On June 1st, the State Secretary for Culture, Dr. Torsten Wöhlert, presented Hungarian guitarist Ferenc Snétberger with the Cross of Merit on the ribbon of the Order of Merit of the Federal Republic of Germany, which was awarded to him last November. The State Secretary praised the famous musician as follows: “Berlin has been your home for around 30 years now, and from here you have achieved international recognition as a remarkable artist with a strong awareness of your origins and musical roots, and at the same time, you have successfully supported the musical development of future generations from your culture.”
Born into a Romani family of musicians in the northern part of Hungary, Snétberger from a young age looked up to his father, a guitar player and teacher himself, and later went on to study classical music and jazz guitar. The uniqueness of his music and performances stem from the art of improvisation and the crossing of stylistic borders. In his music one can discover hints of the Roma tradition, Brazilian music, flamenco and classical guitar, as well as jazz. He is a recipient of the Liszt and Kossuth Prizes, and has collaborated with several Hungarian and international musicians, performing in Europe and the US, as well as in Japan, Korea, and India. In 1995, to mark the fiftieth anniversary of the end of the Holocaust, he composed his Concerto for Guitar and Orchestra, “In Memory of My People,” which he has performed with chamber orchestras around the world.
In an interview, Snétberger said that his heritage brings passion to his music, and likened his solo performances to a kind of meditation:
If the sound and the atmosphere are right, one can really nail it. Then I am fully with the music and with my guitar, and I often don’t even realize that there’s an audience.”
Snétberger, however, is not only known for his career as a performer, but also for his efforts to encourage and foster social mobility through music education, both in Berlin and in his home country. Since 2011, the Snétberger Foundation has played a crucial role in the music education of talented disadvantaged young people. The Snétberger Music Talent Center, based in Felsőörs, Hungary, provides 60-65 young people each year with the opportunity to cultivate and improve their skills in a 12-week long personalized music training program, accompanied by a mentoring program which lasts a whole school year.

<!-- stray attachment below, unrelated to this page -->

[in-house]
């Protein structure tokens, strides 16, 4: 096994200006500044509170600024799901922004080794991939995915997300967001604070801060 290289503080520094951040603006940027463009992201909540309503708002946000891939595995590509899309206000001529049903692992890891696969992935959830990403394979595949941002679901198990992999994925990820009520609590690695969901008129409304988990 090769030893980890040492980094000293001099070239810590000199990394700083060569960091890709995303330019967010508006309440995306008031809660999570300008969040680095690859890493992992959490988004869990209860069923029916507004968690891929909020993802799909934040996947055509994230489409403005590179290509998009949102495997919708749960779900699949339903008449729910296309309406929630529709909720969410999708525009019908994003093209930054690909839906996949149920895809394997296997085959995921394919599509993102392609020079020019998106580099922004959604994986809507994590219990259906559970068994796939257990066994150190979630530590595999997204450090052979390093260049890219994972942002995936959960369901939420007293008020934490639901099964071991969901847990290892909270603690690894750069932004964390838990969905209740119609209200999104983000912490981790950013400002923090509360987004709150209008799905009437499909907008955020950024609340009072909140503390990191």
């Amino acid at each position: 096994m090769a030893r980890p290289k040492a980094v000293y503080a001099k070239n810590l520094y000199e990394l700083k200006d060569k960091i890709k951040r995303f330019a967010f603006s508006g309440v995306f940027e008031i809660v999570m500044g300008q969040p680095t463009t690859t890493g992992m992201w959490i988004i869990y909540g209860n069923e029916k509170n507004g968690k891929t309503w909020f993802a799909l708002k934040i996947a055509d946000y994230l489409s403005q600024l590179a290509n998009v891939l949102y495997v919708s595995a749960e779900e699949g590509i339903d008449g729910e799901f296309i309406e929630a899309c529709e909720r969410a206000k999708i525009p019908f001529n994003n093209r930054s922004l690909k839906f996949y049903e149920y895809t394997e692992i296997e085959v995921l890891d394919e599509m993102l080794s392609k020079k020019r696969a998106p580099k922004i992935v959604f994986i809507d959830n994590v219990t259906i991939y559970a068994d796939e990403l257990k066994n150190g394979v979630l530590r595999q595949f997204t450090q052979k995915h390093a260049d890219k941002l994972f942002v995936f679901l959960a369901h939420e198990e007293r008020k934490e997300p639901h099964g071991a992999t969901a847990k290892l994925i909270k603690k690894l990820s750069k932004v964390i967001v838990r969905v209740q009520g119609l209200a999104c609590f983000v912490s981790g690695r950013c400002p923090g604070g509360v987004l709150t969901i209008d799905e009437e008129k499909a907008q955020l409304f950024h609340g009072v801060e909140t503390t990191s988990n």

In the framework of this project, students have the chance to learn from Ferenc Snétberger himself and other internationally recognized teachers and musicians, including pianists János Balázs and Béla Szakcsi Lakatos Jr. As a result of this program, more than 90 percent of their students pursue music after the training, and a quarter of them study music at universities and colleges.
The sound and the spirit of The Snetberger Music Talent Center move everybody, everybody who meets the kids and the youngsters of this center, I think.”
(Jens-Jørgen Pedersen, Head of Programme of Villum Fonden)
The young talents perform at internationally acclaimed music events, such as the Valley of Arts in Kapolcs, Sziget Festival, and the Jazz Showcase, and they have also performed in places like Berlin, Brussels, Paris, Israel, and Washington.
This year marks a new chapter in the life of the Snétberger Foundation with the establishment of their new headquarters, which includes a professional studio and rehearsal room, located in Béla Bacsó Street, Budapest. From fall 2021, students who have successfully finished their basic music training via the Snétberger Foundation will have the opportunity to participate in the Snétberger Masterclass Education Program, which offers advanced, specialized courses, workshops, and recording sessions in the sound studio.
Those who have participated in the music education program of the Snétberger Foundation have described it as a source of inspiration, and an opportunity to fulfill their dreams with the help of excellent teachers who support them both professionally and personally. This unique initiative has changed many talented young people’s lives, and has provided them with hope and perspective for their future.
Featured photo by Zsolt Szigetváry/MTI